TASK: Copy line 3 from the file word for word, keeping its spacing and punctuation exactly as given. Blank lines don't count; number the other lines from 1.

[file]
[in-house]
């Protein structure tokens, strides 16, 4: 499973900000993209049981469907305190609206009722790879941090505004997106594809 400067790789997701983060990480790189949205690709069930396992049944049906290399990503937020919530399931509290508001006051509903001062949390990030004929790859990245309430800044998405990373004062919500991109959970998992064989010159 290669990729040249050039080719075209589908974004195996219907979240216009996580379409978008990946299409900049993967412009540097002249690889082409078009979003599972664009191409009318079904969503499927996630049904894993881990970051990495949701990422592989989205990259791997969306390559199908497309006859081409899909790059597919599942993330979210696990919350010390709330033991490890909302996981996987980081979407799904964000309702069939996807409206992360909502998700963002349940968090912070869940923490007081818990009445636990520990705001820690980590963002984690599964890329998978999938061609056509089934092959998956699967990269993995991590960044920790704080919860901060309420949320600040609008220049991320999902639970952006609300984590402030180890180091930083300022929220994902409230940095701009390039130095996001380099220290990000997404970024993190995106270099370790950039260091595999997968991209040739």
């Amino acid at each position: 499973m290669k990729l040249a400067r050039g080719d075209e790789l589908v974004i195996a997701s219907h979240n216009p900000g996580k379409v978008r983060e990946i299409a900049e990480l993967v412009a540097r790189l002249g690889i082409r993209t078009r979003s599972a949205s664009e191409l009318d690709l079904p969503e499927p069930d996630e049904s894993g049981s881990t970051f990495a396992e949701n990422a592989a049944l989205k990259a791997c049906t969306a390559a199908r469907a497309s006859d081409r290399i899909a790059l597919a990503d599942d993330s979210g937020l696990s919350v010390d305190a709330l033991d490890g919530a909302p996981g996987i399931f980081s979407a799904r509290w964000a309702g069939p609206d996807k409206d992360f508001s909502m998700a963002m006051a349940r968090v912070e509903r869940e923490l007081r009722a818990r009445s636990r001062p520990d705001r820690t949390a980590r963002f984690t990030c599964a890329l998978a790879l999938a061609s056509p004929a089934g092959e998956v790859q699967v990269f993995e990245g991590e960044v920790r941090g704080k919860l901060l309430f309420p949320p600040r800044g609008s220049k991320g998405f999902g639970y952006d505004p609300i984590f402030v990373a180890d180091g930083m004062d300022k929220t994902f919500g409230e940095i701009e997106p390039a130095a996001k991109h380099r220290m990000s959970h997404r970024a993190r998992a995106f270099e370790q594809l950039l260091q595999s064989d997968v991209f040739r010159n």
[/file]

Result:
């Amino acid at each position: 499973m290669k990729l040249a400067r050039g080719d075209e790789l589908v974004i195996a997701s219907h979240n216009p900000g996580k379409v978008r983060e990946i299409a900049e990480l993967v412009a540097r790189l002249g690889i082409r993209t078009r979003s599972a949205s664009e191409l009318d690709l079904p969503e499927p069930d996630e049904s894993g049981s881990t970051f990495a396992e949701n990422a592989a049944l989205k990259a791997c049906t969306a390559a199908r469907a497309s006859d081409r290399i899909a790059l597919a990503d599942d993330s979210g937020l696990s919350v010390d305190a709330l033991d490890g919530a909302p996981g996987i399931f980081s979407a799904r509290w964000a309702g069939p609206d996807k409206d992360f508001s909502m998700a963002m006051a349940r968090v912070e509903r869940e923490l007081r009722a818990r009445s636990r001062p520990d705001r820690t949390a980590r963002f984690t990030c599964a890329l998978a790879l999938a061609s056509p004929a089934g092959e998956v790859q699967v990269f993995e990245g991590e960044v920790r941090g704080k919860l901060l309430f309420p949320p600040r800044g609008s220049k991320g998405f999902g639970y952006d505004p609300i984590f402030v990373a180890d180091g930083m004062d300022k929220t994902f919500g409230e940095i701009e997106p390039a130095a996001k991109h380099r220290m990000s959970h997404r970024a993190r998992a995106f270099e370790q594809l950039l260091q595999s064989d997968v991209f040739r010159n």